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Hyperthreading tech geek question

 
Anonymous Coward
User ID: 1510239
New Zealand
10/18/2012 05:22 PM
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Hyperthreading tech geek question
Does software (for example, Windows OS) utilise multiple cores the same way it would utilise hyperthreading cores?

For example, a dual core processor with hyperthreading versus a quad core processor with no hyperthreading.

Would the OS utilise both in the same way? with 4 threads? The same goes for any piece of software? do they utilise both the same way?


Cheers
Anonymous Coward (OP)
User ID: 1510239
New Zealand
10/18/2012 05:29 PM
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Re: Hyperthreading tech geek question
Bumpy bump
elecmon

User ID: 22875770
10/18/2012 05:29 PM
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Re: Hyperthreading tech geek question
Have a read

[link to ixbtlabs.com]

Some good reading for teh nerds :)
Anonymous Coward (OP)
User ID: 1510239
New Zealand
10/18/2012 05:30 PM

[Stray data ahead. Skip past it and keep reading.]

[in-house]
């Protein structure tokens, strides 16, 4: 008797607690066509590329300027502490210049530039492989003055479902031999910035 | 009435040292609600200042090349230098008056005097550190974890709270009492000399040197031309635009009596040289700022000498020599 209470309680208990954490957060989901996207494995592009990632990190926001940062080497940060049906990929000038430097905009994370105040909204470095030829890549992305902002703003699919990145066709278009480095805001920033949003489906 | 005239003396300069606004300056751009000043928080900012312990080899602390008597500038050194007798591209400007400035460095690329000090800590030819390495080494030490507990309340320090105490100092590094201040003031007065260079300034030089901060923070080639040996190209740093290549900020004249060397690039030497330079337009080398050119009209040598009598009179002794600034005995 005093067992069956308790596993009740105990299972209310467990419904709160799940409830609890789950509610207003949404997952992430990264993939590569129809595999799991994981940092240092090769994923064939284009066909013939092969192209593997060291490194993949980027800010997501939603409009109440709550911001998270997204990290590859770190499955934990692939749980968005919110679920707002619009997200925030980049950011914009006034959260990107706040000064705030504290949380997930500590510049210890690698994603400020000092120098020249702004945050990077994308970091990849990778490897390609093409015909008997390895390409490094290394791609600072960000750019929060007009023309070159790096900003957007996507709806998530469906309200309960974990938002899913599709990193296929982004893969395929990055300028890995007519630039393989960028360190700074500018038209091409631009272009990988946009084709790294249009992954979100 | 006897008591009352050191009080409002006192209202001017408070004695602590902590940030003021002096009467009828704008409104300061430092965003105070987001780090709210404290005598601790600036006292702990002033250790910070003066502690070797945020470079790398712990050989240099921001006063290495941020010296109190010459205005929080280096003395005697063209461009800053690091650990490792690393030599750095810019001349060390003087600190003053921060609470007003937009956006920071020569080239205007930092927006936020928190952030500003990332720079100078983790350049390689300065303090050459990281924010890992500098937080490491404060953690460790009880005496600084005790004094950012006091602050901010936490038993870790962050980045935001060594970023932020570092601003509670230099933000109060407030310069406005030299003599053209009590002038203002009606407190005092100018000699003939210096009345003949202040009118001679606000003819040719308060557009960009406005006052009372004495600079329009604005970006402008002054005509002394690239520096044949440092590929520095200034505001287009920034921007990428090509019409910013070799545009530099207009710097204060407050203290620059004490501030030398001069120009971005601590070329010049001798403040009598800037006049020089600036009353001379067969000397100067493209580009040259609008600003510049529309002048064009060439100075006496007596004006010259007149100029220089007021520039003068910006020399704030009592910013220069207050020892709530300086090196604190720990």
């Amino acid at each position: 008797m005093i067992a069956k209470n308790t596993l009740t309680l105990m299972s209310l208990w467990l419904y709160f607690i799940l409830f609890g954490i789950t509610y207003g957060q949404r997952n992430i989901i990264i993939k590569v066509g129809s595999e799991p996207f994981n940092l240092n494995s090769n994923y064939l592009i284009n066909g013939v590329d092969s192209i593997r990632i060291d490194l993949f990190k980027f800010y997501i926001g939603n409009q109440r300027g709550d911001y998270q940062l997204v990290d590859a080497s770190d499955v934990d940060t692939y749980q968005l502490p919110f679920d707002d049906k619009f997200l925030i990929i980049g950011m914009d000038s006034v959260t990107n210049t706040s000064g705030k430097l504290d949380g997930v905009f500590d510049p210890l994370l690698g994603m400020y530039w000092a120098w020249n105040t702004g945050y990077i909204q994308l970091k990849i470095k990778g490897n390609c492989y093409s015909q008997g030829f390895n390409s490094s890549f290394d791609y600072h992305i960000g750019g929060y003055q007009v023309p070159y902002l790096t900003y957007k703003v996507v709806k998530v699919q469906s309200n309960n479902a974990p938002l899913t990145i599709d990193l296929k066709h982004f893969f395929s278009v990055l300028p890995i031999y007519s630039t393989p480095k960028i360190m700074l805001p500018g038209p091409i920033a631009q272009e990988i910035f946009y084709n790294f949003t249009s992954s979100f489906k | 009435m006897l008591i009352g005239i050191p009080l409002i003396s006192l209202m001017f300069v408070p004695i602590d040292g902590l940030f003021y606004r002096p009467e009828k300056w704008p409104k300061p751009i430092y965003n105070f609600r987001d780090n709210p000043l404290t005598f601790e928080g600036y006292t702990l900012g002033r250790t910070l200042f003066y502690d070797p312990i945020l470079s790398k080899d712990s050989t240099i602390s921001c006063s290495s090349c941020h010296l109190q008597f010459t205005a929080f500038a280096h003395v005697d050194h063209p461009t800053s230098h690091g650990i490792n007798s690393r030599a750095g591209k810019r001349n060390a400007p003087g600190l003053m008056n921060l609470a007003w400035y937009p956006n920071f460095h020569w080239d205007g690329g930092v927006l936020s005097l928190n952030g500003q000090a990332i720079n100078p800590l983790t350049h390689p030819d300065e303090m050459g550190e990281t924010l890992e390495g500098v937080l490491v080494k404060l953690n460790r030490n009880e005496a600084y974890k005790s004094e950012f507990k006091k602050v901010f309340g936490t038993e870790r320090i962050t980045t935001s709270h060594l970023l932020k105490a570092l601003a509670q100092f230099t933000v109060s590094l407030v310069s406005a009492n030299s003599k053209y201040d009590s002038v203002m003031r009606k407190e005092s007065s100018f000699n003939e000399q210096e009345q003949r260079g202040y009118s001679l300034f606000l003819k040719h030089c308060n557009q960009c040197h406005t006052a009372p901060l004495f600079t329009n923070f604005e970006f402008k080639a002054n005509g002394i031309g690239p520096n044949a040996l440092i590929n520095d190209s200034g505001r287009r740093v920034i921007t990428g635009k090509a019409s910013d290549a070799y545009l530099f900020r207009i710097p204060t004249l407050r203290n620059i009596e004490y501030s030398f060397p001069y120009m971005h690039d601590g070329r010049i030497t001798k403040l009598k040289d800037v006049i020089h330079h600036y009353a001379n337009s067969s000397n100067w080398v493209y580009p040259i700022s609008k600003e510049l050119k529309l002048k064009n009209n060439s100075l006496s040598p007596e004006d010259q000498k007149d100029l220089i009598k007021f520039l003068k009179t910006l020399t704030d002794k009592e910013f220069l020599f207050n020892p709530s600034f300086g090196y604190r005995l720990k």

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Re: Hyperthreading tech geek question
Thanks mate!
Anonymous Coward
User ID: 1310035
New Zealand
10/18/2012 05:36 PM
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Re: Hyperthreading tech geek question
A processor with hyper-threading enabled is treated by the operating system as two processors instead of one.

This means that only one processor is physically present but the operating system sees two virtual processors, and shares the workload between them. Hyper-threading requires both operating system and CPU support for efficient usage;

hyper-threading is supported by Windows versions greater than Windows 2000.


So – cores are like bikes, threads are the riders. Running more threads increases throughput for applications as long as you have available cores. If you have threads waiting to be scheduled and no available cores – you have a bottleneck.

Think of hyper-threading as a tandem bike. Yes it can move two riders, but not as quickly or efficiently as two separate bikes.

Hope this helps.

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